Operating a food pantry takes more than just handing out a box. The volunteers at the Olive Branch Emergency Food Pantry must arrange for grocery pickups for store donations, finding extra frozen turkeys to meet a certain number of families in need, repainting their storage area and above all, remember Jesus Christ’s words in Matthew 25: 35-40.
It was all hands on deck Tuesday night at the pantry as the organization met in anticipation of the holiday seasons and the expected increase in community needs.
The pantry operates near the intersection of Old Highway 78 and Hacks Cross, right beside the Olive Branch Thrift Store.
Volunteers coordinate donated food items and groceries to meet community needs of low income and impoverished residents.
Funding also is sourced from individuals, churches, and various organizations. The building, office space, and other related expenses are supported with help from the DeSoto County Board of Supervisors, the city of Olive Branch, and the United Way of the Mid-South.
Organizers and volunteers meet to discuss, among other issues, the collection of items to be added in their baskets for this year’s Christmas basket giveaway.
To meet the expected needs of the surrounding community, 250 count of each item is required to fill the Christmas baskets. Toilet paper, paper towels, deodorant, toothbrushes, hand sanitizer, Christmas cards, hats and pairs of gloves are the top needed items currently, 250 of each to fill the baskets according to Sheila Sneed, administrator of the pantry.
“We have enough toothpaste, we do not have enough toothbrushes,” said Sneed during the meeting. “Any other church or organization can contribute. What we’re doing is putting a few items in a basket instead of just giving a gift card.”
“Let us know if you’re going to be doing that, by emailing, calling or message us on Facebook,” said Micheal Carpenter, director of the food pantry.
The pantry recently received 60 frozen turkeys and had started to give them away during normal operating hours instead of saving them for the holidays.
“I thought we’d just purchase (additional) turkeys this year for Thanksgiving,” Sneed explained. “You can’t find turkeys right now. So, we gave out what we had, but so far haven’t been able to come up with more turkeys.”
A local meat market manager told Sneed that even the prospect of ordering hams is uncertain right now.
Baskets go out the first Thursday in December. Sneed and others are still seeking additional donations for food.
Carpenter also expressed during the meeting the need for new signage at the pantry for more visibility. A new heavy duty sign with the food pantry info on one half and the thrift store info on the other features bright colors and larger lettering than the current signs.
Carpenter explained later the traffic for the pantry is about to increase.
“With the holiday season coming up we often get a lot of donations, which is good. We also have more people coming in as well,” said Carpenter. “Giving away our Christmas bags usually brings in more folks when the word gets out in the community. A lot of the clients know each other and they’ll show up in bigger numbers in November and December. Any help that can be given is great.”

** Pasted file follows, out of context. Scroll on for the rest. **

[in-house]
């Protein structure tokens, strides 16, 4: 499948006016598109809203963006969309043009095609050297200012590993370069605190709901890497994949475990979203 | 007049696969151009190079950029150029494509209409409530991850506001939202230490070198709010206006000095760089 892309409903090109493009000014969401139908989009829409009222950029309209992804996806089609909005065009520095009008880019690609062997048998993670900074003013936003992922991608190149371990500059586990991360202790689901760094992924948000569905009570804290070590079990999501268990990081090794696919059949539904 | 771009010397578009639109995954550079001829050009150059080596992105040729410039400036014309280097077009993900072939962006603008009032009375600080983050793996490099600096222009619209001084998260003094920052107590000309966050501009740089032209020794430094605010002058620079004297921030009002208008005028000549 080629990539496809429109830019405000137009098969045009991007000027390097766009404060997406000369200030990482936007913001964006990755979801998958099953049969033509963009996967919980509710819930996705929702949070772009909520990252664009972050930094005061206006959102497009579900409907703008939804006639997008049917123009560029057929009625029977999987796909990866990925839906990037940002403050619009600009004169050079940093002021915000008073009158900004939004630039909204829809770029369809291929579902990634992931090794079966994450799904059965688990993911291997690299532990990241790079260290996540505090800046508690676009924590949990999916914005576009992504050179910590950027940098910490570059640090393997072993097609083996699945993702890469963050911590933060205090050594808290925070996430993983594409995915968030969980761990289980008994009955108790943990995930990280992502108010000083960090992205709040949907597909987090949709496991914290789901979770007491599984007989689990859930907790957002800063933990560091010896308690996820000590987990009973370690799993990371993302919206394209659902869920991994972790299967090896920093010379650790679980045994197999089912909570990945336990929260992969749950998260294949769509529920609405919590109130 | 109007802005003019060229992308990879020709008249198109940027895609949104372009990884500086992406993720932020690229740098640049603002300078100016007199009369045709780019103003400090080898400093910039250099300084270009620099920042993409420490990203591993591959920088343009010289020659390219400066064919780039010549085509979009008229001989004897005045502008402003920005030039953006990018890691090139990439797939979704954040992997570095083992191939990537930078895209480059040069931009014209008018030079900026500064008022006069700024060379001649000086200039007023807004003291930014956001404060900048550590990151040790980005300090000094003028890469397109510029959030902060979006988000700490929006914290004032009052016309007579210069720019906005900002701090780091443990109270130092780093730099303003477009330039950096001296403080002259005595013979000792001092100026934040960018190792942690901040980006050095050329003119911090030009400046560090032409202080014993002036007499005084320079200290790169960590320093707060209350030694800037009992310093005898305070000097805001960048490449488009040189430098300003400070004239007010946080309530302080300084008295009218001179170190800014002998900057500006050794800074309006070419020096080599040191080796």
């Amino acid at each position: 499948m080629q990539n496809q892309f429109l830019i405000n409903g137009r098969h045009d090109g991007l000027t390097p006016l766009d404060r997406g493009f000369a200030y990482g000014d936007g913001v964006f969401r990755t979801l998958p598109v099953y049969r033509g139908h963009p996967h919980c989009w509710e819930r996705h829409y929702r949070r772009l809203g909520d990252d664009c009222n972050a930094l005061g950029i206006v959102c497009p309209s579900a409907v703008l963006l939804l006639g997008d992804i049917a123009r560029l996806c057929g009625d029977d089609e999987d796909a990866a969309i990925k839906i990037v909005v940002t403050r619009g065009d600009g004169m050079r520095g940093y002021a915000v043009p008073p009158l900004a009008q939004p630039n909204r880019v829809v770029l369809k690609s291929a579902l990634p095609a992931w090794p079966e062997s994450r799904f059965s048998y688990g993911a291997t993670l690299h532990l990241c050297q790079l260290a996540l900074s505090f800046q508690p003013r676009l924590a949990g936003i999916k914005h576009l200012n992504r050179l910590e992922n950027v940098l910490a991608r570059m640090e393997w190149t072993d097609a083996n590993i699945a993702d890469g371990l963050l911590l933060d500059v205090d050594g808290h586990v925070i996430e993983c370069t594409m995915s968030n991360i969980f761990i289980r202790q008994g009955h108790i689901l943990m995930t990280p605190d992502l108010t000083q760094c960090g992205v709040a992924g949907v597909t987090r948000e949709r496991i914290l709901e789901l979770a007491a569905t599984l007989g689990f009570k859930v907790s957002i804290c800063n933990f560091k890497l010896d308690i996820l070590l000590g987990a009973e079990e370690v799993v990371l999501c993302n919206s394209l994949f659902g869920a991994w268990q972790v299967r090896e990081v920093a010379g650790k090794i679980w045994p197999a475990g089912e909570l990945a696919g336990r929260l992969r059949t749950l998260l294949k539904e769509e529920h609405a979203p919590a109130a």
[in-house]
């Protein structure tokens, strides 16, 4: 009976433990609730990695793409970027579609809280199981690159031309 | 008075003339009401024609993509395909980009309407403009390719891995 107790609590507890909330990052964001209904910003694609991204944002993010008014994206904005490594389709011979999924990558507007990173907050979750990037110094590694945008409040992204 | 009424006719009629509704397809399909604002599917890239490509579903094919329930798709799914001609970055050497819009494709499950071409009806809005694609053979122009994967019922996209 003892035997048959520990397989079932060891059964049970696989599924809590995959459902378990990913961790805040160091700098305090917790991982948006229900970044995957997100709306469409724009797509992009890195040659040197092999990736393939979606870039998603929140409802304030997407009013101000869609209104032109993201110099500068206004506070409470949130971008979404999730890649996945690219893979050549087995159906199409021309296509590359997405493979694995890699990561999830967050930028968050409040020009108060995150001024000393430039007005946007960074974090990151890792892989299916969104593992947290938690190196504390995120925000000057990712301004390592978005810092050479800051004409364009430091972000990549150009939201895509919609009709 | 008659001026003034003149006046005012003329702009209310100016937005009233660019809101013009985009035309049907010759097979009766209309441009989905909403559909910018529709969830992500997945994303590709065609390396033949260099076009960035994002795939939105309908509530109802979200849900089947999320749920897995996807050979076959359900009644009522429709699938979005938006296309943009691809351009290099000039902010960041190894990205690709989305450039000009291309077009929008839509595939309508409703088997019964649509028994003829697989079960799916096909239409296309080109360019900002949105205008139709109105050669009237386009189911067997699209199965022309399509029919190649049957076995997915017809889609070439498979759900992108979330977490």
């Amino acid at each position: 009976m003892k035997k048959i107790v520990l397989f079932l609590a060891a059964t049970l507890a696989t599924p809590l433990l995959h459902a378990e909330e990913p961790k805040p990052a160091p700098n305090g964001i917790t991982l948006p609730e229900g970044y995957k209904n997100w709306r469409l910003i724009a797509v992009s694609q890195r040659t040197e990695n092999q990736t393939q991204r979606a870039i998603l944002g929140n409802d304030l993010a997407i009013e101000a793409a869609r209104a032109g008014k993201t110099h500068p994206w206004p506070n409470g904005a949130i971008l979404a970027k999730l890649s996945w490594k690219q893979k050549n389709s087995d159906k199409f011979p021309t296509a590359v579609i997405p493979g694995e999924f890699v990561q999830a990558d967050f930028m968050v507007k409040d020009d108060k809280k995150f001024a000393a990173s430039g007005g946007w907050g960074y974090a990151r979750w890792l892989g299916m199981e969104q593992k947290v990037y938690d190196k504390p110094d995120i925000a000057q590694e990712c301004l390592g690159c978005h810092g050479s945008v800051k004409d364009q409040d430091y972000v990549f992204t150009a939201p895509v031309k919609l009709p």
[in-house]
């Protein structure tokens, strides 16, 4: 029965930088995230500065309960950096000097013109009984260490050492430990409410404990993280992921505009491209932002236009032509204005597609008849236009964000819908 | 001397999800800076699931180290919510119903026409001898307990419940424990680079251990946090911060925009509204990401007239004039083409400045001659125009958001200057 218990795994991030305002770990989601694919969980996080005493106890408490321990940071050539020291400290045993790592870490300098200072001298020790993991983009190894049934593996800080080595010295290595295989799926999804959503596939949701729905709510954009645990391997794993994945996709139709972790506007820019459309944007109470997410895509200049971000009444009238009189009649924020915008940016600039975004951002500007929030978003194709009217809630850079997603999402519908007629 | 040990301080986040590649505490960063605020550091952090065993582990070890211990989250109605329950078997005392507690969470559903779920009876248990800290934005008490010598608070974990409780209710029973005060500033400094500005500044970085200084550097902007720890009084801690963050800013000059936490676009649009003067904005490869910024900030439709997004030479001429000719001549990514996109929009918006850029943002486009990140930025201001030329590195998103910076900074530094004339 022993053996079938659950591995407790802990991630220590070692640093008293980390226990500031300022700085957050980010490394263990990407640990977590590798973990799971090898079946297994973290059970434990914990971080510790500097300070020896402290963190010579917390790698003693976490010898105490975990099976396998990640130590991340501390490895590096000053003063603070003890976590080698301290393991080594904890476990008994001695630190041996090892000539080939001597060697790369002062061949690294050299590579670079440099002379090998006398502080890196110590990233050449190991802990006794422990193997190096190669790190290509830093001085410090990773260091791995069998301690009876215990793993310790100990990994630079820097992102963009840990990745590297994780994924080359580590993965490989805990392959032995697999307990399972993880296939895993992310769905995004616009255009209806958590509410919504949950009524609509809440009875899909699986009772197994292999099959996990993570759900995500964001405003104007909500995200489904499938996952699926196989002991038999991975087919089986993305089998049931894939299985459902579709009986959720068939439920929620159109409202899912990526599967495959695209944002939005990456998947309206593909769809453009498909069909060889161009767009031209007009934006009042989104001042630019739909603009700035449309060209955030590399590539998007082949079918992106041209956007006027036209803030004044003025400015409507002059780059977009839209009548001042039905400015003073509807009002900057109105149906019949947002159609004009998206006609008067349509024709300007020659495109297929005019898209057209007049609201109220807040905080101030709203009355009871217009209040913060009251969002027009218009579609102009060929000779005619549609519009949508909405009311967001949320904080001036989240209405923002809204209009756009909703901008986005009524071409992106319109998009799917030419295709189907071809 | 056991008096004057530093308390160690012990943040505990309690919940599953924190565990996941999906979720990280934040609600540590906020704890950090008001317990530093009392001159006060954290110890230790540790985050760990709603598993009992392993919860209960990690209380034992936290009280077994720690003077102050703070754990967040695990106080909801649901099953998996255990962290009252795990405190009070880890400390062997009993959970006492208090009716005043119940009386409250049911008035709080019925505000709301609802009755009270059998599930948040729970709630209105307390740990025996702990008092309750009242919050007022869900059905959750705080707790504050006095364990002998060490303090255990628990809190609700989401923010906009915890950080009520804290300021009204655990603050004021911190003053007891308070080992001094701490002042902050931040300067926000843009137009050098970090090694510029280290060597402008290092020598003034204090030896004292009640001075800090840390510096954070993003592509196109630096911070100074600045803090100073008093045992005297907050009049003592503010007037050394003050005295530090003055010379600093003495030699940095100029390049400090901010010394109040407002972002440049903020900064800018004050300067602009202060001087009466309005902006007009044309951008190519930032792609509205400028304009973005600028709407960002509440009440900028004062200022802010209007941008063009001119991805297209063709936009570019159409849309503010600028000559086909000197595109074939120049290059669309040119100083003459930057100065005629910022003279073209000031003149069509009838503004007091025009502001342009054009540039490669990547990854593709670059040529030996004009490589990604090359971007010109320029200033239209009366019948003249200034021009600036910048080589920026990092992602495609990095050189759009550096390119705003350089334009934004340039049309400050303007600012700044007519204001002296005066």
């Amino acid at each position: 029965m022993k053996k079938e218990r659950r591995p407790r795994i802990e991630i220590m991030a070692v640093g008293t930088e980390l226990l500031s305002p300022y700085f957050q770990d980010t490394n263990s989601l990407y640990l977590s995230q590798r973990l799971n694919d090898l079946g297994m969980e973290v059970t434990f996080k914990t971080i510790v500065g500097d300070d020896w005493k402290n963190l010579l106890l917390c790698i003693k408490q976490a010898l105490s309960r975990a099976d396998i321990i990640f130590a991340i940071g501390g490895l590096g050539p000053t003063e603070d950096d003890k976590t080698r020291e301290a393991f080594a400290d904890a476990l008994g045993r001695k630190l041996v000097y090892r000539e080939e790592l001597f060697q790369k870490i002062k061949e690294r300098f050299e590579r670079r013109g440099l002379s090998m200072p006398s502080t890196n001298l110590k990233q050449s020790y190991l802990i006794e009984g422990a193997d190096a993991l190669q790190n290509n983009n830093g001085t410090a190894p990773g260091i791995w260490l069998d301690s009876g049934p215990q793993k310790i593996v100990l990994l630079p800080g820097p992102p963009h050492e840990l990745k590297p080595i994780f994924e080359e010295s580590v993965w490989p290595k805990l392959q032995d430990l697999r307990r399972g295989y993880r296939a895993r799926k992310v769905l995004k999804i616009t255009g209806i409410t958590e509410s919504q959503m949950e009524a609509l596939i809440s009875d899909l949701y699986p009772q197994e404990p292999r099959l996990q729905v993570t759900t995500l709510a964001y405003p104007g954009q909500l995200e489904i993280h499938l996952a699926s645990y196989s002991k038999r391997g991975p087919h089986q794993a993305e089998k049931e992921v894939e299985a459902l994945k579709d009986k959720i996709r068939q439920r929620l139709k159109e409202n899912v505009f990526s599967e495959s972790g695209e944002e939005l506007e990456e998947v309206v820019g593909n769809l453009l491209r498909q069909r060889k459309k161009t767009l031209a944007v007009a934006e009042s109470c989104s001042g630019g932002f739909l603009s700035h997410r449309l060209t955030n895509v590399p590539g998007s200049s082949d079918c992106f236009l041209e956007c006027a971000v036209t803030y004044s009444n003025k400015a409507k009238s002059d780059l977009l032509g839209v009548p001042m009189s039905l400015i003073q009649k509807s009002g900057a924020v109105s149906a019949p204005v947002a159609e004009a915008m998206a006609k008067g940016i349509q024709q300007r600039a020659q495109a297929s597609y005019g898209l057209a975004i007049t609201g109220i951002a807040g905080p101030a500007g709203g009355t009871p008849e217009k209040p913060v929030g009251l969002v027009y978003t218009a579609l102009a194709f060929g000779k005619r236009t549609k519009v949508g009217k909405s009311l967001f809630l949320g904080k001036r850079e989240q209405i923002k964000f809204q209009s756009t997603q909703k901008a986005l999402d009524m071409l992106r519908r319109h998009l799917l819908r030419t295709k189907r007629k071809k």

Two of the biggest donors to the pantry are Walmart and Kroger grocery stores. Clients are able to shop the donated items housed at the pantry.
“We get dry food items, canned goods from the stores,” Carpenter said. “Clients come in like a drive-thru, we give them a box of dry items, then two or three cars at a time can come in and shop produce, lettuce, apples and fresh items. That’s when we also give out our meats, dairy or eggs as well.
We do have some individuals that give as well. It’s all appreciated, some even give their tax dividends. That’s helpful for us as well,” Carpenter added.
With limited storage capacity, the pantry can only accept some much in donated food.
“Our clients are grateful for everything, they make it last,” explained Carpenter. “We also thank our community and we plan to continue serving as long as the community will allow us to.”
The pantry is currently operating with a budget of $124,508.41. A copy of the reconciliation summary was made available at the meeting to attendees.
Donations accepted can be monetary or simply donating food directly to the pantry. Donations can be dropped off Mondays 9-11 a.m.; Tuesdays 9-10 a.m. and 11 a.m. -12 p.m.; and on Thursdays 9-11 a.m. and 4:30 p.m. Call 662.895.2913 and leave a message for more information or email to [email protected]
Volunteers are also needed to unload donations, sort, and stock during the week, serve the clients on Tuesdays or Thursdays, and help with special events and fundraisers.
“Sign up as an individual or organize a group from your church or organization to be a part of this ministry. Contact us to sign up or to request more information,” according to the pantry’s website.
The pantry is open on Tuesdays, 10 a.m. – 12 p.m. and Thursdays, 6 p.m. – 8 p.m.